The nice folks at Cycle Toronto call me a “Vision Zero survivor,” but “Vision Zero statistic” is a better fit.
According to the Toronto police, 41 cyclists were killed or seriously injured last year. I was one of them.
On a sunny Monday last June I strapped on my helmet, hopped on my bike and began my commute downtown to work. I was cycling westbound protected by the false security of the sharrows, a poor person’s substitute for a separated bike lane, when I was T-boned by an SUV.
There was no good reason. Visibility was fine, traffic was light and the signal in front of me was green. But the driver failed to slow down as he made a fast left. Video of the accident taken by a camera at a nearby construction site shows me flying about six metres in the air and my limp body skidding to a halt on the asphalt.
I sustained several serious injuries, including ligament damage on the left side of my body, shattered bones, internal bleeding and a concussion. A handful of bystanders came to my aid, but I don’t remember them. I was conscious by the time the ambulance arrived, but barely.
Every doctor I saw in the trauma unit (there was a revolving door of them) told me I was incredibly lucky to be alive. The kind doctor who glued my face back together assured me that the scars would be barely noticeable once healed.
I was eventually released from acute care and moved to a rehabilitative hospital where an intensive regime of physiotherapy began. It took me three months to walk again, and five to walk without a cane. One year later, I still have pain every day.
As I look back on that time, I remember many things – gratitude, frustration, confusion. But most of all I remember the fear. I carry it with me like another scar – hypersensitive, cold sometimes, but most days hot.
As my body healed, it became clear that I had work to do mentally as well. The accident didn’t just take away my ability to walk it took away the sense of security we all need to function.
That feeling of “it could happen to me” loomed large in my consciousness, reminding me that life-threatening events can and do occur and derail people’s lives every day. This knowledge crippled me mentally.
My brain injury doubtless played a role, but for a few anxious months every cold I got was cancer, and every time my husband was late, he was dead in a ditch somewhere. I became like that atheist who makes a deal with God when the plane is taking off.
Anyone who has experienced trauma knows what I mean. Once shaken, our sense of security is hard to rebuild.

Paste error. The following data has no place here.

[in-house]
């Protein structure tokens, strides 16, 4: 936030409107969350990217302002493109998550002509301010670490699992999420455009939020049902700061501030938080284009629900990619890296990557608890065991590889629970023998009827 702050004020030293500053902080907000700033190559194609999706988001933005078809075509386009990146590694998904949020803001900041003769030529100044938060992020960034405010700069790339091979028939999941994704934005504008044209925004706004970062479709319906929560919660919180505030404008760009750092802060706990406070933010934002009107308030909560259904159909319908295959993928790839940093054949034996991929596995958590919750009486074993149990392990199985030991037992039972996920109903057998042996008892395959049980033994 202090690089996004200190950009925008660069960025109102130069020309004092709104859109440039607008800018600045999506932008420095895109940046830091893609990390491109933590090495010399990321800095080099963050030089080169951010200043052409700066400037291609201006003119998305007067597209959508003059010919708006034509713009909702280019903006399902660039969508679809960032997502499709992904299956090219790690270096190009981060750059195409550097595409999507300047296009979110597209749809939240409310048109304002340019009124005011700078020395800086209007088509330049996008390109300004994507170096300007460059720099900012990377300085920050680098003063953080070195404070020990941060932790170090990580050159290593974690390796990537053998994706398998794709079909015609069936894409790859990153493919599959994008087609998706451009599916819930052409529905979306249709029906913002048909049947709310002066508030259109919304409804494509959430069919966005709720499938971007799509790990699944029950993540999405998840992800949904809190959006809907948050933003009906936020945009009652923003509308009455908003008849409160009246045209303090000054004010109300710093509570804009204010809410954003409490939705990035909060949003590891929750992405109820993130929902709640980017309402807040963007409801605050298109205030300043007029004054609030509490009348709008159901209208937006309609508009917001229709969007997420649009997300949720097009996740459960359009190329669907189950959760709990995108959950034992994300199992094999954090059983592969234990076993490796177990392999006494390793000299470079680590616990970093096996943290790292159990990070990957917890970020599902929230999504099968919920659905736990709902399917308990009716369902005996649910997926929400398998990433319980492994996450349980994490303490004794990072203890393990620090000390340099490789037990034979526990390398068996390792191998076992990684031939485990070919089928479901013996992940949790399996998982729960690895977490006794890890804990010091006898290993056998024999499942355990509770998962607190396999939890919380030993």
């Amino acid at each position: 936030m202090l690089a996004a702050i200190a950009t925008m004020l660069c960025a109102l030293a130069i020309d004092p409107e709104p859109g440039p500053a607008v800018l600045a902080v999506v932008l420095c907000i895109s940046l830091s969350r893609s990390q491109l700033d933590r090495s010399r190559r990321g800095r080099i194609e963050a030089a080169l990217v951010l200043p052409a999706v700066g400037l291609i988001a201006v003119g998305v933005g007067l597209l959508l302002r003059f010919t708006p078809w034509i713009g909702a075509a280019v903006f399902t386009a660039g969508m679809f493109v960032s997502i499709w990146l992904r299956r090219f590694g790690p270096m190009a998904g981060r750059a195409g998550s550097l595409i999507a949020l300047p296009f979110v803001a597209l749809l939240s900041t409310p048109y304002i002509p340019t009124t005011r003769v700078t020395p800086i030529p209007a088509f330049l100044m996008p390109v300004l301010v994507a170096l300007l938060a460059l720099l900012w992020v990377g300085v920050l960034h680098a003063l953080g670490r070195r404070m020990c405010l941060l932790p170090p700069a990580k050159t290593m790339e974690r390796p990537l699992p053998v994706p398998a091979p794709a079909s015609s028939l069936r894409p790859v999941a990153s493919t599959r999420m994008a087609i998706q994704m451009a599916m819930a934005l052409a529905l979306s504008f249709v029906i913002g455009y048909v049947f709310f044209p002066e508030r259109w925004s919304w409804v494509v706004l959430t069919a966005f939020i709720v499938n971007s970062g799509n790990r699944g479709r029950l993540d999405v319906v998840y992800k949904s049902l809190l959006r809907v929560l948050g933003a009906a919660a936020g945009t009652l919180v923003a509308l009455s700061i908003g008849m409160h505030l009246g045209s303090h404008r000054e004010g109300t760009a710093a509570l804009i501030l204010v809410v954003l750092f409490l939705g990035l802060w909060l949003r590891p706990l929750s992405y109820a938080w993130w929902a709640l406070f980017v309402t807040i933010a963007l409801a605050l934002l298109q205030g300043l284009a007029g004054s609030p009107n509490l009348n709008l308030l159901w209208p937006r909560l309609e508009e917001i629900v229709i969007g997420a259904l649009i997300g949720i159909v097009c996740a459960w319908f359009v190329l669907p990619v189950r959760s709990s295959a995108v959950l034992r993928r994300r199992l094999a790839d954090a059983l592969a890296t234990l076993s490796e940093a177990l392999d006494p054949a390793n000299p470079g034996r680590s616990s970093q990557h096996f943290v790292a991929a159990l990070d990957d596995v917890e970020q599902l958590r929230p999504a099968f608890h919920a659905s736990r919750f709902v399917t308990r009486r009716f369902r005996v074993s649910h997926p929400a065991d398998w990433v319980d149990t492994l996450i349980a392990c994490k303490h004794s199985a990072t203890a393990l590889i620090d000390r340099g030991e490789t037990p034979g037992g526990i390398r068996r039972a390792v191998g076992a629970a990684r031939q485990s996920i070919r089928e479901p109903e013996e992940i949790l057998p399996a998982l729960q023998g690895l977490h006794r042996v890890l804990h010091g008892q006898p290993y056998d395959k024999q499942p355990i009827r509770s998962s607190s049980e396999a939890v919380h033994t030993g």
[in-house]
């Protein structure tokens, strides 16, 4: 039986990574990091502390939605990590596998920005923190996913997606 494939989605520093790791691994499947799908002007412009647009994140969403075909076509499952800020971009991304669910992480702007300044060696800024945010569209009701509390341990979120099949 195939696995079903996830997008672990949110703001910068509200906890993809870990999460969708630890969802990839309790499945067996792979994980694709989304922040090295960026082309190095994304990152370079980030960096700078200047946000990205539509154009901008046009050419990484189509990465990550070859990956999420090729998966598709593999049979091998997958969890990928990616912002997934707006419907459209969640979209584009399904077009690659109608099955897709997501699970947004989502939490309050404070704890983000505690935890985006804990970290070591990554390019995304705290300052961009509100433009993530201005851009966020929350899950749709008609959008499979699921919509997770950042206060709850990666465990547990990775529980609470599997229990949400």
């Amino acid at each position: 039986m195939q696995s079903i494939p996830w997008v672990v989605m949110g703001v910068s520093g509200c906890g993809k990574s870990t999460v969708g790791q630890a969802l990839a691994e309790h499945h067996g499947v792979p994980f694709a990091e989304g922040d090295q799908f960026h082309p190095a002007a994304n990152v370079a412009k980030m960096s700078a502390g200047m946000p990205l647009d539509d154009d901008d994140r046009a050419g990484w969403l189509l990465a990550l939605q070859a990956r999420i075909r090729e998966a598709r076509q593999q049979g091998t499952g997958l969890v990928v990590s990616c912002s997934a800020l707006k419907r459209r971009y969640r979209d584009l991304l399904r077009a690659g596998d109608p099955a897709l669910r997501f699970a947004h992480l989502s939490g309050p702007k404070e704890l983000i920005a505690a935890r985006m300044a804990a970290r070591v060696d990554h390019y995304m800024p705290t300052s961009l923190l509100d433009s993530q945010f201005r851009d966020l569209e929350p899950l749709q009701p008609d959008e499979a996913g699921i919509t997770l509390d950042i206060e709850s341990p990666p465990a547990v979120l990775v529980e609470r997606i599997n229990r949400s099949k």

I saw a therapist who told me that in order to function, we need to maintain an “illusion of invulnerability.” Rebuilding that illusion was harder than the hours of physiotherapy, in large part because I knew that I needed to create a lie – a polite fiction that I was safe – in order to return to my pre-accident life. I needed to rebuild my armour.
I meditated. I cried over imaginary threats and exaggerated risks. And I waited, because even with the best support system in the world, there is no substitute for the passage of time.
Despite all the work, I still face lingering challenges getting back on my bike. That’s the dent in my shiny new armour: I flinch just watching bikes and cars share the road.
On the subject of my (non)return to cycling, everyone has an opinion, invited or not – from my neighbour, who deems cycling in Toronto “suicidal,” to the well-meaning cycling advocate who asked, “You’ll get back on your bike though, right?,” while I was still in a wheelchair.
I’m back in the saddle, albeit less frequently and less confident than before. I often ride to work, but I have no delusions about my safety. I recognize the risks I’m taking, but I also recognize that I can’t live my life worrying about what might happen.
It wasn’t therapy or confidence that got me back on two wheels. It was anger at judicial and political systems that fail to protect vulnerable road users and provide the infrastructure needed to prevent devastating accidents.
After months of waiting, my case finally made it to traffic court and the driver who hit me was convicted of failure to signal. My first reaction was to laugh. As if his signaling would have made a difference.
The realization and anger that these systems are in place to protect cars, not people, pushed me to reclaim my place on the streets and in the bike lanes.
Bronwyn Graves is a Toronto-based writer and Editor-in-Chief at The Canadian Encyclopedia.
@nowtoronto | @bronwyngraves